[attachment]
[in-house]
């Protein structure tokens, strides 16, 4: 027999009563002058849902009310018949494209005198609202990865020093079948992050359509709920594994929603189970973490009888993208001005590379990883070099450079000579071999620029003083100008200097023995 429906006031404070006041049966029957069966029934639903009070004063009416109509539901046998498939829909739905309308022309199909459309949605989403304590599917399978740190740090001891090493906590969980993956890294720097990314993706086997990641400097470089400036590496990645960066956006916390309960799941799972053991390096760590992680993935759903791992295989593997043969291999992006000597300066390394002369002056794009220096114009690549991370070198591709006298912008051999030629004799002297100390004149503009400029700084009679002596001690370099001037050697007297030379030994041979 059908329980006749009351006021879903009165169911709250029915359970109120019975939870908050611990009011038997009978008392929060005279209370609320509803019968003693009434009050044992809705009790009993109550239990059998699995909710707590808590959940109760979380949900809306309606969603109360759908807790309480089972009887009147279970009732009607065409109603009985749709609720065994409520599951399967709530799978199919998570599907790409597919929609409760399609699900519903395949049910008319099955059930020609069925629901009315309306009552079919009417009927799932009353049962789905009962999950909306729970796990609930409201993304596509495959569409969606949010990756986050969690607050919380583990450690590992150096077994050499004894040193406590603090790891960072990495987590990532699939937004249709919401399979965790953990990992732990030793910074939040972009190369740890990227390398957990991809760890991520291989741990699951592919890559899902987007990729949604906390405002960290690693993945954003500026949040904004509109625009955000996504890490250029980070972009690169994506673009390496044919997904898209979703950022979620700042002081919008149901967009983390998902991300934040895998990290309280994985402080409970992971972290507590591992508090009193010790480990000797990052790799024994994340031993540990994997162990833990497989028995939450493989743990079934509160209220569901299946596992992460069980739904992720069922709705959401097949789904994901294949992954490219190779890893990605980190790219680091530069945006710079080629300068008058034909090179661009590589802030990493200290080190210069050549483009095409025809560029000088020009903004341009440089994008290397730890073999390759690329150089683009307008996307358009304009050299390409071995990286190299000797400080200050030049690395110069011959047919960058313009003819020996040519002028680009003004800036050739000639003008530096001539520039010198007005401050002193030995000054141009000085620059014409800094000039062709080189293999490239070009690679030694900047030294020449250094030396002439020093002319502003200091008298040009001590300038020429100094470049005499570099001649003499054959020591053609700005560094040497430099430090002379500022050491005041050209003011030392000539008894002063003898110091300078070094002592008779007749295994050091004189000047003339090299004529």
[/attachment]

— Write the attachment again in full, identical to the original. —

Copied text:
[in-house]
């Protein structure tokens, strides 16, 4: 027999009563002058849902009310018949494209005198609202990865020093079948992050359509709920594994929603189970973490009888993208001005590379990883070099450079000579071999620029003083100008200097023995 429906006031404070006041049966029957069966029934639903009070004063009416109509539901046998498939829909739905309308022309199909459309949605989403304590599917399978740190740090001891090493906590969980993956890294720097990314993706086997990641400097470089400036590496990645960066956006916390309960799941799972053991390096760590992680993935759903791992295989593997043969291999992006000597300066390394002369002056794009220096114009690549991370070198591709006298912008051999030629004799002297100390004149503009400029700084009679002596001690370099001037050697007297030379030994041979 059908329980006749009351006021879903009165169911709250029915359970109120019975939870908050611990009011038997009978008392929060005279209370609320509803019968003693009434009050044992809705009790009993109550239990059998699995909710707590808590959940109760979380949900809306309606969603109360759908807790309480089972009887009147279970009732009607065409109603009985749709609720065994409520599951399967709530799978199919998570599907790409597919929609409760399609699900519903395949049910008319099955059930020609069925629901009315309306009552079919009417009927799932009353049962789905009962999950909306729970796990609930409201993304596509495959569409969606949010990756986050969690607050919380583990450690590992150096077994050499004894040193406590603090790891960072990495987590990532699939937004249709919401399979965790953990990992732990030793910074939040972009190369740890990227390398957990991809760890991520291989741990699951592919890559899902987007990729949604906390405002960290690693993945954003500026949040904004509109625009955000996504890490250029980070972009690169994506673009390496044919997904898209979703950022979620700042002081919008149901967009983390998902991300934040895998990290309280994985402080409970992971972290507590591992508090009193010790480990000797990052790799024994994340031993540990994997162990833990497989028995939450493989743990079934509160209220569901299946596992992460069980739904992720069922709705959401097949789904994901294949992954490219190779890893990605980190790219680091530069945006710079080629300068008058034909090179661009590589802030990493200290080190210069050549483009095409025809560029000088020009903004341009440089994008290397730890073999390759690329150089683009307008996307358009304009050299390409071995990286190299000797400080200050030049690395110069011959047919960058313009003819020996040519002028680009003004800036050739000639003008530096001539520039010198007005401050002193030995000054141009000085620059014409800094000039062709080189293999490239070009690679030694900047030294020449250094030396002439020093002319502003200091008298040009001590300038020429100094470049005499570099001649003499054959020591053609700005560094040497430099430090002379500022050491005041050209003011030392000539008894002063003898110091300078070094002592008779007749295994050091004189000047003339090299004529």